After reaching the saddle separating Matahpi Peak and Going-to-the-Sun Mountain, I ascended a bit of the ridge toward the latter before working my way across the west face. Given the less than ideal weather, I was surprised at this point to see a figure approaching on the same face. Perhaps I was fatigued and feeling anti-social, but for some odd reason, I gave this person a wide berth. Although we both stopped to acknowledge one another, we were barely within shouting distance, and without further ado, we kept going in opposite directions. Soon after, I picked up a trail that traverses below the cliffs guarding the upper mountain, but because of the foreshortened view, I had some difficulty determining where the routes through the cliffs started. I muddled about for quite awhile before summoning the courage to ascend what would turn out to be Edwards' Class 4 gully route. In the meantime, I noticed that my acquaintance was well on his way up nearby Matahpi Peak, and he eventually reached the summit while I was still struggling to clear the last of the cliffs on Going-to-the-Sun Mountain. Though technically easy, the last 250 metres of elevation gain is exceedingly tedious, and it felt like an eternity before I finally stepped up to the summit cairn.
When I read the summit register, I was surprised to learn that the
person that I had crossed paths with earlier was none other than James
Yearous, a peak-bagger from Lethbridge, Alberta with whom I have shared a
few summits in the past. Given the lateness of the day, I abandoned
any notions of following James up Matahpi Peak and turned my attention to
the descent. After descending the tedious section fairly quickly, I
had some difficulty downclimbing one spot in the Class 4 gully.
Further down, I took a more direct line into the large bowl below the
west face, and consequently, I had to do some extra route-finding to get
through the cliffs there. I eventually followed the first stream
bed back to the trail before returning to my car in the dark.
A scary incident happened on my drive home later that night. Just south of Nanton, Alberta, my car inadvertently struck some debris on the highway. Cruising at approximately 120 kilometres per hour in the dark, I had absolutely no chance to see the object that I hit. The car started vibrating, and I knew right away that the object had punctured one of my tires. I then pulled over, turned on my hazard lights, and grabbed my headlamp to check my tires. My front left tire was totally flat and had a large irreparable gash in its sidewall. Shivering in the cold wind, I scrambled to put on some warm, dry clothes before proceeding to change the damaged tire. Minutes later, another motorist pulled up behind me to check if I was alright. He had managed to avoid the debris and had even stopped to remove it from the road. It turns out that the object I hit was a jerry can, and there were in fact two of them on the road. After thanking the motorist for stopping to check on me, I finished changing my tire and drove home without further incident. In retrospect, I am thankful that nothing more serious resulted from the collision.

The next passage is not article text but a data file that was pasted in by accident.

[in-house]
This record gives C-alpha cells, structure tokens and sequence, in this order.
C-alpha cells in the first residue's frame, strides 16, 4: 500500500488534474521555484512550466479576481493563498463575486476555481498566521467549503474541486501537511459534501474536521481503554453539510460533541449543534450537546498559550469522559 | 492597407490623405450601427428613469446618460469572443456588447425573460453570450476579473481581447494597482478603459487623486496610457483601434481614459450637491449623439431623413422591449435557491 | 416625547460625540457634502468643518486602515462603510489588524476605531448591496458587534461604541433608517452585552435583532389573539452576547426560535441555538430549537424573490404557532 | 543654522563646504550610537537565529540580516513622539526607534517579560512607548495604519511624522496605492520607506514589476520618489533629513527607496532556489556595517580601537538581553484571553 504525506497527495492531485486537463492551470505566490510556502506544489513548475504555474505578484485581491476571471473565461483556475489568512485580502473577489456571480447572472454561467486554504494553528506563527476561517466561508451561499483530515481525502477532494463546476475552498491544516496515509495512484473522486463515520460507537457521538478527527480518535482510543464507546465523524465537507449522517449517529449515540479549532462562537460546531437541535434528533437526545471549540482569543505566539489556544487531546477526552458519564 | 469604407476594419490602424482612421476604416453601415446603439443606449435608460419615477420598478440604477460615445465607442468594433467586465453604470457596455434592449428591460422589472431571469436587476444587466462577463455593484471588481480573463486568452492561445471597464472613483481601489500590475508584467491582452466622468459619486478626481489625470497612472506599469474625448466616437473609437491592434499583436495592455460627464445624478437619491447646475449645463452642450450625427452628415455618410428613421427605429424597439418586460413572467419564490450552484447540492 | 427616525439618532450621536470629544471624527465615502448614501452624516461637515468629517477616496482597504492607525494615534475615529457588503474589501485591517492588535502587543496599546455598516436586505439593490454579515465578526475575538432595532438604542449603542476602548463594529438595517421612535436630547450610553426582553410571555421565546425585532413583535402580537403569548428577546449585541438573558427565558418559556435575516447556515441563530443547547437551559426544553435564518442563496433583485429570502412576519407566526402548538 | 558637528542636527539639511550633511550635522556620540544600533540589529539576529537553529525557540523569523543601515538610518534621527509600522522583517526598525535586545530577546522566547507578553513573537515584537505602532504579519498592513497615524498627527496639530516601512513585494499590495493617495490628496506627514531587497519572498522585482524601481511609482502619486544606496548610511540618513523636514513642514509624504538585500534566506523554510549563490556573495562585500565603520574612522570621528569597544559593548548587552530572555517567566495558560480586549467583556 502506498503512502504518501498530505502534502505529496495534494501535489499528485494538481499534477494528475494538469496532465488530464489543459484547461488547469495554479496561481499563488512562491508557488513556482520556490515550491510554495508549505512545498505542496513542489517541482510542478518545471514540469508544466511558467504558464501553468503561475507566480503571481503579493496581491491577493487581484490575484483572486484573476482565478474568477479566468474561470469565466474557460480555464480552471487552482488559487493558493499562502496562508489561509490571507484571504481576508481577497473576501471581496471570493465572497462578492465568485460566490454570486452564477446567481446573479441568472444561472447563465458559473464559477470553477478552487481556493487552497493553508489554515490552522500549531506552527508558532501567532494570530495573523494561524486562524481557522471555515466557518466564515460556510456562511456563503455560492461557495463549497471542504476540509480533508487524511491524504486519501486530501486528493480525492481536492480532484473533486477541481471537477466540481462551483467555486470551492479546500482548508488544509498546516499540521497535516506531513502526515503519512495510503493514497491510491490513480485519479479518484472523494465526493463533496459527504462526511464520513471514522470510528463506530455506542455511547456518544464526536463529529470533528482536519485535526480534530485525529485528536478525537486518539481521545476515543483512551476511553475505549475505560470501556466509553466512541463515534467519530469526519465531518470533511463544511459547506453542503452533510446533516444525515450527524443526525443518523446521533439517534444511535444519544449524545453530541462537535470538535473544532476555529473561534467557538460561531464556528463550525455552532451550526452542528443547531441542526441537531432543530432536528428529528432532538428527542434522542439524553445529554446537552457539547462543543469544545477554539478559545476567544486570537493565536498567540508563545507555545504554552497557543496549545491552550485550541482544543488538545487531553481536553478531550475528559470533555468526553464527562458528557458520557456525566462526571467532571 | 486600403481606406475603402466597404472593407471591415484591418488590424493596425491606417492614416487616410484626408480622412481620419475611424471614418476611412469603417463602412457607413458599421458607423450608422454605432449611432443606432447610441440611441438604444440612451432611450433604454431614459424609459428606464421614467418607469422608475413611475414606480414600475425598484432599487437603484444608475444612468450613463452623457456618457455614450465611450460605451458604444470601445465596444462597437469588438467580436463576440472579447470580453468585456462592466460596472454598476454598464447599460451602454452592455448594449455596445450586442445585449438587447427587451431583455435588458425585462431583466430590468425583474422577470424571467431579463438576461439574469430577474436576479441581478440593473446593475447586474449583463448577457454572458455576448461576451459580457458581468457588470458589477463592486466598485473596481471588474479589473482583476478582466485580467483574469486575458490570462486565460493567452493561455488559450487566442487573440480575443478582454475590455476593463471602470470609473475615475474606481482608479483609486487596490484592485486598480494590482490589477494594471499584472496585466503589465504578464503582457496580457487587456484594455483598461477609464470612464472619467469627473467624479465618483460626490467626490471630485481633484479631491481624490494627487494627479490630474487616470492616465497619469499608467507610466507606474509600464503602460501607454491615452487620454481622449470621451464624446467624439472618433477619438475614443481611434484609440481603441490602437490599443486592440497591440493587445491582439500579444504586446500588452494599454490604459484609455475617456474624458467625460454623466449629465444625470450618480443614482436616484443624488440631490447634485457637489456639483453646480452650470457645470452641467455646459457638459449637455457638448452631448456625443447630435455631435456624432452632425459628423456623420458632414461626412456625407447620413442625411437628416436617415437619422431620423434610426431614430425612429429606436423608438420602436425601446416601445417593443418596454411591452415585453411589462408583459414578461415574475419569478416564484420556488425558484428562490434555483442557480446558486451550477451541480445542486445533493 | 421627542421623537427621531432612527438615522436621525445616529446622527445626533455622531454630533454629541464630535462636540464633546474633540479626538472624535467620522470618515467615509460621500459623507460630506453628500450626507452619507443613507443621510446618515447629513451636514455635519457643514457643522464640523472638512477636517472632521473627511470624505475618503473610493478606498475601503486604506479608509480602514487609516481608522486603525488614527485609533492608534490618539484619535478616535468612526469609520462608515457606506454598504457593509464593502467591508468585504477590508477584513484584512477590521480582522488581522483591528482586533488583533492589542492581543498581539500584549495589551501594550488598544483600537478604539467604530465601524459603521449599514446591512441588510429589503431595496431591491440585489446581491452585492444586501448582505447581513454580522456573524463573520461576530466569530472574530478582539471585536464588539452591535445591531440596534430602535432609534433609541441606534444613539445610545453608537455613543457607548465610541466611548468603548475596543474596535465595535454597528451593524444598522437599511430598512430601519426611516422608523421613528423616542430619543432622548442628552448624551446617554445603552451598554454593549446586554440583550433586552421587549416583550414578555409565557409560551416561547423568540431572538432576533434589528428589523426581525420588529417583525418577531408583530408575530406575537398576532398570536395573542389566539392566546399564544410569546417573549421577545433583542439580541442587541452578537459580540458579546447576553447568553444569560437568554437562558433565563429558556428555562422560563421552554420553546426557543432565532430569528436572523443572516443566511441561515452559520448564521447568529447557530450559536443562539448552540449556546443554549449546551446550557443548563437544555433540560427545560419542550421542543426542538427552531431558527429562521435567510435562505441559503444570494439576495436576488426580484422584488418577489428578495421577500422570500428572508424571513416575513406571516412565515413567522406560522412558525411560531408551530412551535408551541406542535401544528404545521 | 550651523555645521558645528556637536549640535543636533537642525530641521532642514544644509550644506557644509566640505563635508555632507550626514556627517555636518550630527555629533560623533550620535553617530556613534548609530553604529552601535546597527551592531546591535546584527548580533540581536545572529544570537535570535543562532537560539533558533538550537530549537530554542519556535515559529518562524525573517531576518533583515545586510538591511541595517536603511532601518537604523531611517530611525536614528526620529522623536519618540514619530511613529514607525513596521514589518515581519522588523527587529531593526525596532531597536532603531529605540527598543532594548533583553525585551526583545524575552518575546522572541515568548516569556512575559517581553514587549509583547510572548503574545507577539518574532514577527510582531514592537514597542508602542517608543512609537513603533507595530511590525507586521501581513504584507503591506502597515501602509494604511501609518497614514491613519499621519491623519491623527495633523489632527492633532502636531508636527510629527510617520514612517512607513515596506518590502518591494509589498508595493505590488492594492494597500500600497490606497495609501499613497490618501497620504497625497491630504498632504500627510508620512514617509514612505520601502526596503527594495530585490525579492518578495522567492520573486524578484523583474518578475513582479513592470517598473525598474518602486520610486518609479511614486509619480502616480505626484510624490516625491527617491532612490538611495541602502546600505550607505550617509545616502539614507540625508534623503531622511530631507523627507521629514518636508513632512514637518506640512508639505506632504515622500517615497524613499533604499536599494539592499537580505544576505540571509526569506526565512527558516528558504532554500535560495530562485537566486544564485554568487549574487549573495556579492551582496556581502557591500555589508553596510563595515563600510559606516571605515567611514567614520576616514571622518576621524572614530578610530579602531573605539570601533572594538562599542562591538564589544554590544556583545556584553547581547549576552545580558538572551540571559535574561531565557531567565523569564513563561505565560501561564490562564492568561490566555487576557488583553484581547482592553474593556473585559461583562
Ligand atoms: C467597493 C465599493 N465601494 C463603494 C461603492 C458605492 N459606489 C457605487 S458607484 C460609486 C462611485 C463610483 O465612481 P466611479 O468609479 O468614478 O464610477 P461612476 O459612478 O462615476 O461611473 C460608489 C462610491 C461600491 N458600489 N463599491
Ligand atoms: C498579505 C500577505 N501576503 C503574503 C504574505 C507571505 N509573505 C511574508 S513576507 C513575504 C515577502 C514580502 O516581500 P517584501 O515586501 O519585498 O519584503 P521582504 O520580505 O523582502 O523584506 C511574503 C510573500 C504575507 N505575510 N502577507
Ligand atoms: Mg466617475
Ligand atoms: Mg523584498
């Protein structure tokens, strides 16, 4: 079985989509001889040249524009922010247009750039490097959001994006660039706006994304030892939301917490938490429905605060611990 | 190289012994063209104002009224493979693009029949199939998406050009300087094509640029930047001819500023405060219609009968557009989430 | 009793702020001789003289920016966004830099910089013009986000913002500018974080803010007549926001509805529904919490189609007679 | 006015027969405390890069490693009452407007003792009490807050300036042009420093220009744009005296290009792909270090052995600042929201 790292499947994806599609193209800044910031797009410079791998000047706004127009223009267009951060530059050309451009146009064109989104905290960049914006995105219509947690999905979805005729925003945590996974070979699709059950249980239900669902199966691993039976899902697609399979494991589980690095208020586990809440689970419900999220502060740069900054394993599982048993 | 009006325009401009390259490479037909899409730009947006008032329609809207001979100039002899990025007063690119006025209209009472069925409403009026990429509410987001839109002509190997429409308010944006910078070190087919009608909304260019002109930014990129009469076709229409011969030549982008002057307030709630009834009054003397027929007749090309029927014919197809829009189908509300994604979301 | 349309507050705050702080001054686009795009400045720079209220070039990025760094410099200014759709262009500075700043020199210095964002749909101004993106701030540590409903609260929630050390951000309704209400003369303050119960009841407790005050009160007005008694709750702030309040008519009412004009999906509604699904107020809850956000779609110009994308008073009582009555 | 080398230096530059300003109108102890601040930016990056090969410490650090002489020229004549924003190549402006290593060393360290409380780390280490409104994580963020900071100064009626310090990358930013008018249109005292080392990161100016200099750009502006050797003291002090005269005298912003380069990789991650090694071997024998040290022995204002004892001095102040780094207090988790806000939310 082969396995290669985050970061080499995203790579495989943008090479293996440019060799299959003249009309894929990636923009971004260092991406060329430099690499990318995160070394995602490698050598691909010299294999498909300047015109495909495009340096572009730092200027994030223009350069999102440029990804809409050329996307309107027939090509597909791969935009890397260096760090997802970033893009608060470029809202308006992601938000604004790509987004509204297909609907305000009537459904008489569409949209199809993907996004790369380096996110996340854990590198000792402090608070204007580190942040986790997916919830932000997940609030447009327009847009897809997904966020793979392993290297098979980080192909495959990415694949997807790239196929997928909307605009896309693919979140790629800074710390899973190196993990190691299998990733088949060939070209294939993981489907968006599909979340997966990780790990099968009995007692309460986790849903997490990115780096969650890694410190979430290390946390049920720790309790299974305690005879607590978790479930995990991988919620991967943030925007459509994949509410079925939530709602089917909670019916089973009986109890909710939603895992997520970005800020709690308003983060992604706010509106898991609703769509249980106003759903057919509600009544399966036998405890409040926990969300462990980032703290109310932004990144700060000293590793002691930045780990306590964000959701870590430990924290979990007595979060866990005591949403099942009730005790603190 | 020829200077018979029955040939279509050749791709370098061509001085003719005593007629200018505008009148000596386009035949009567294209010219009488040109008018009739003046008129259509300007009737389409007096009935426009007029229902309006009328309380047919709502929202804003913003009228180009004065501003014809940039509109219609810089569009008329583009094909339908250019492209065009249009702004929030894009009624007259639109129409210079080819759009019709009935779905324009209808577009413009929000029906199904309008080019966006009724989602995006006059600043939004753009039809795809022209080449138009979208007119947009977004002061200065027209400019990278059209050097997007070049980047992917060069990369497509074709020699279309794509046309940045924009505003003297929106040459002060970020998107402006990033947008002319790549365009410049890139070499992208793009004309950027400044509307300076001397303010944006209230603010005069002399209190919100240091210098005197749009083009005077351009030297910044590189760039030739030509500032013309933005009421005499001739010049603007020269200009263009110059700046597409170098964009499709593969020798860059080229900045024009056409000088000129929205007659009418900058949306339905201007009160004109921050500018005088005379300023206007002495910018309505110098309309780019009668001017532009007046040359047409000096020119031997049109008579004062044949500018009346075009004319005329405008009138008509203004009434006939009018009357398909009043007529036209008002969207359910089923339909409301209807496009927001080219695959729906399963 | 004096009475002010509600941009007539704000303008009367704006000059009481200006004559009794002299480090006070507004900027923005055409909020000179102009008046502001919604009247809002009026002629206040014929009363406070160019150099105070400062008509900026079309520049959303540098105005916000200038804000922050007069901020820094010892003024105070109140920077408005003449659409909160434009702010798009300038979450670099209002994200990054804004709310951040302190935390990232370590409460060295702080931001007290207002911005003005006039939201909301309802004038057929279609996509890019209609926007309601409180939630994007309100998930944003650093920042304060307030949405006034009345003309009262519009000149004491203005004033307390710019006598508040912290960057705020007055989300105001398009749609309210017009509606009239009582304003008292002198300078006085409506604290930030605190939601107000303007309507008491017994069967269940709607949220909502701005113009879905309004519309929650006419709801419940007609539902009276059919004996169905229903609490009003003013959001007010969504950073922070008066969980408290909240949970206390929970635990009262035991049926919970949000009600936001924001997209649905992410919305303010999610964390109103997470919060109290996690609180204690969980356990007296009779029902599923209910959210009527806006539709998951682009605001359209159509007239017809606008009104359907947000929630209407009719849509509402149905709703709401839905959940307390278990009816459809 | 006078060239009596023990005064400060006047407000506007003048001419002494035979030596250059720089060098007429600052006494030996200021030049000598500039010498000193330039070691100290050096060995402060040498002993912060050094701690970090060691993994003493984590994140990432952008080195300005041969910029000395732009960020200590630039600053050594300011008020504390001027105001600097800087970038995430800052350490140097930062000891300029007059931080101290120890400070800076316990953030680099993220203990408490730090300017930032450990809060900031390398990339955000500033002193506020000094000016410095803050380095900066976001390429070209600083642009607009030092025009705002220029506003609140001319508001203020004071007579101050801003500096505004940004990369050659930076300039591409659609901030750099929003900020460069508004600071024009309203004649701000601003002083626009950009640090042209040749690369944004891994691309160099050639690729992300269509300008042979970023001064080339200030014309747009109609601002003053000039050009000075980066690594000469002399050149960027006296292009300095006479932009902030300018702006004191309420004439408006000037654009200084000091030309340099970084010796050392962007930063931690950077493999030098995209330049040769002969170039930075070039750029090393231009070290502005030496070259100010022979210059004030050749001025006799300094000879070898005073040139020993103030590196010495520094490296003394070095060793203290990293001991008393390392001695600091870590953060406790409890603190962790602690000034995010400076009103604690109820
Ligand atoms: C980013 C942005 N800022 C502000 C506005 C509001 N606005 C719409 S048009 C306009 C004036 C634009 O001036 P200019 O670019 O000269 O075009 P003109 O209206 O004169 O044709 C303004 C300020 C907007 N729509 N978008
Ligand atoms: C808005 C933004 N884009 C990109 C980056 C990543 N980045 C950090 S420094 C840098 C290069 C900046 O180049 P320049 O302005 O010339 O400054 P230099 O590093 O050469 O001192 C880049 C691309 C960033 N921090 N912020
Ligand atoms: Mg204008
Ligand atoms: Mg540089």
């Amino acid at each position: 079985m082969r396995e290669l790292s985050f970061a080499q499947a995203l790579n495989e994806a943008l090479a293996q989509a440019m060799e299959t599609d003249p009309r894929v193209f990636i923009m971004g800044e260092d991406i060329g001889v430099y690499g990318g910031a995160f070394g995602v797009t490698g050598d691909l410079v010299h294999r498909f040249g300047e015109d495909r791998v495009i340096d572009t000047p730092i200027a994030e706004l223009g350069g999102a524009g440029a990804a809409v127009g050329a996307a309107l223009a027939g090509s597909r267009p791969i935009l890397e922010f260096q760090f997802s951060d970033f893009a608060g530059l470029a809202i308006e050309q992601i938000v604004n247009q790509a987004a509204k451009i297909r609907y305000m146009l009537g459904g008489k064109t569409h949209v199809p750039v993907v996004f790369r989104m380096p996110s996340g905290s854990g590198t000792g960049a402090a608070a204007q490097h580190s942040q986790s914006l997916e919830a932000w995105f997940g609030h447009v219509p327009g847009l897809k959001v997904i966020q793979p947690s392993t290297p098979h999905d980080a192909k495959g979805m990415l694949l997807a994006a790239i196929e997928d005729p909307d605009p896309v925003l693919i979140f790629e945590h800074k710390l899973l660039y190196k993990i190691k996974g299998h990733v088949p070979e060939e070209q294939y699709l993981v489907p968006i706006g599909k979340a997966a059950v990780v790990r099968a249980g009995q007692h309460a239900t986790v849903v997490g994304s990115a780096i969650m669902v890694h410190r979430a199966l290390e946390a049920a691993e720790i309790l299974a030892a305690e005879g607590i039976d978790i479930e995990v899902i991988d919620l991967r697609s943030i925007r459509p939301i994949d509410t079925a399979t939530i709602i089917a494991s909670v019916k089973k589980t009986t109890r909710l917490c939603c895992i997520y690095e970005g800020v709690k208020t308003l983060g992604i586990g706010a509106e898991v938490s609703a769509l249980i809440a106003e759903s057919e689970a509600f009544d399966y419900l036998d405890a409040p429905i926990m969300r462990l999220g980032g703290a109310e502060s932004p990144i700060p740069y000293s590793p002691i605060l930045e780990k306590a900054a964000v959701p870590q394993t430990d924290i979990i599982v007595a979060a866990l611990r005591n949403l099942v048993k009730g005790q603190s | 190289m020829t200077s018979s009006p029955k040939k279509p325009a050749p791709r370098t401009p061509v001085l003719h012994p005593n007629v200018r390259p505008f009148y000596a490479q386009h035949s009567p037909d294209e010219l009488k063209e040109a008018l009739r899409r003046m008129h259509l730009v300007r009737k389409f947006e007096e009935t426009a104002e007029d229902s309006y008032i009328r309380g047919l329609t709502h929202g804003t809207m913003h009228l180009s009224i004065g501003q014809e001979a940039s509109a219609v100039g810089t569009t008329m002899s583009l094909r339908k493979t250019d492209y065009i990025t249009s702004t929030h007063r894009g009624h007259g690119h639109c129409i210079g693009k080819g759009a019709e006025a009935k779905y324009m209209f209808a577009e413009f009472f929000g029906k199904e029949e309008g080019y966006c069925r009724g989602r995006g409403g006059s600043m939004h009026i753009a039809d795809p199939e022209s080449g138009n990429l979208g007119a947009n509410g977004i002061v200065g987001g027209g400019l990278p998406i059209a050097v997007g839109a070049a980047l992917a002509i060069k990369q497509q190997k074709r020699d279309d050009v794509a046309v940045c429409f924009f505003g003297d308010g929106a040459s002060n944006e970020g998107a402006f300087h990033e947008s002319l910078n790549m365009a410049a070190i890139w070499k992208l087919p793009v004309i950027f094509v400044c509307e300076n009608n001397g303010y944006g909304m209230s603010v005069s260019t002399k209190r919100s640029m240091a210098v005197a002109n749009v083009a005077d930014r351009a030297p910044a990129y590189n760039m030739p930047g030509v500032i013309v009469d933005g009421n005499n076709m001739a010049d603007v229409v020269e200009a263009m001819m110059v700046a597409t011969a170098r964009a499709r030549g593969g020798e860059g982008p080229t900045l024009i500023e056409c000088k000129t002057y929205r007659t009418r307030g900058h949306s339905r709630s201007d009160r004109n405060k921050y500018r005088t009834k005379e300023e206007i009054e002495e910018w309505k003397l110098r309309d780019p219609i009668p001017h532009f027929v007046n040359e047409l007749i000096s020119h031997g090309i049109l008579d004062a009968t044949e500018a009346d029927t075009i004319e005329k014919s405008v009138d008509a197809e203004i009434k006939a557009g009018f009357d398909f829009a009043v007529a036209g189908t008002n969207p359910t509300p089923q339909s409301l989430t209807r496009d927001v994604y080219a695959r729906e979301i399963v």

|This is Going-to-the-Sun Mountain as seen from its namesake road near Siyeh Bend.|
|The trail starts briefly alongside Siyeh Creek.|
|Matahpi Peak is visible through the trees.|
|Sonny climbs up an avalanche slope. Visible behind him are Heavy Runner Mountain, Reynolds Mountain and Bearhat Mountain.|
|Piegan Mountain dominates much of the view to the west.|
|Here is a closer look at Heavy Runner Mountain (far left) and Reynolds Mountain.|
|The cliff bands guarding the lower bowl present some route-finding challenges.|
|Sonny finds an intact snail shell.|
|Here is the west face of Going-to-the-Sun Mountain as seen from the upper bowl.|
|Matahpi Peak boasts a dramatic east face.|
|The Sexton Glacier is tucked below the east side of Matahpi Peak.|
|Sonny steps carefully along the edge of the abyss.|
|This is looking up the north ridge of Going-to-the-Sun Mountain.|
|Goat Mountain lies to the east. Baring Creek is visible in the valley below.|
|Here is another look at Matahpi Peak from the traverse below the cliffs guarding the upper mountain. Mount Gould is visible in the distance at left.|
|This is the bottom of the Class 4 gully described by Edwards.|
|Above the upper cliffs, the remainder of the route is mostly Class 3 terrain. The view here is severely foreshortened.|
|Sonny sits atop the 2939-metre summit of Going-to-the-Sun Mountain.|
|Mount Jackson, Gunsight Mountain, and Edwards Mountain are visible to the southwest.|
|To the northwest are Piegan Mountain and Mount Gould. Siyeh Bend is visible below Piegan Mountain.|
|As Edwards says in his guidebook, "Mount Siyeh obliterates the view to the north".|
|The eastern view includes Goat Mountain (left), Saint Mary Lake, and Red Eagle Mountain (far right). Also visible in the distance is Divide Mountain.|
|This is the bottom of the diagonal chute as described in Edwards guidebook.|
|The sky over Reynolds Mountain and Bearhat Mountain starts to turn reddish late in the day.|
Reynolds Mountain (far left), Bearhat Mountain (left), and Clements Mountain (far right) are silhouetted against the western sky.
|Here is a closer look at Clements Mountain.|
|Sonny finds a rather large wild strawberry.|
|Twilight arrives in Glacier National Park.|
|Here is a last look at Clements Mountain.|
|This is the aftermath of Sonny's collision on his drive home.|
This is the route as viewed in Google Earth.
Here is a key to the waypoints:
|Total Distance: approx. 9.8 kilometres
Round-Trip Time: 9 hours 9 minutes
Net Elevation Gain: 1137 metres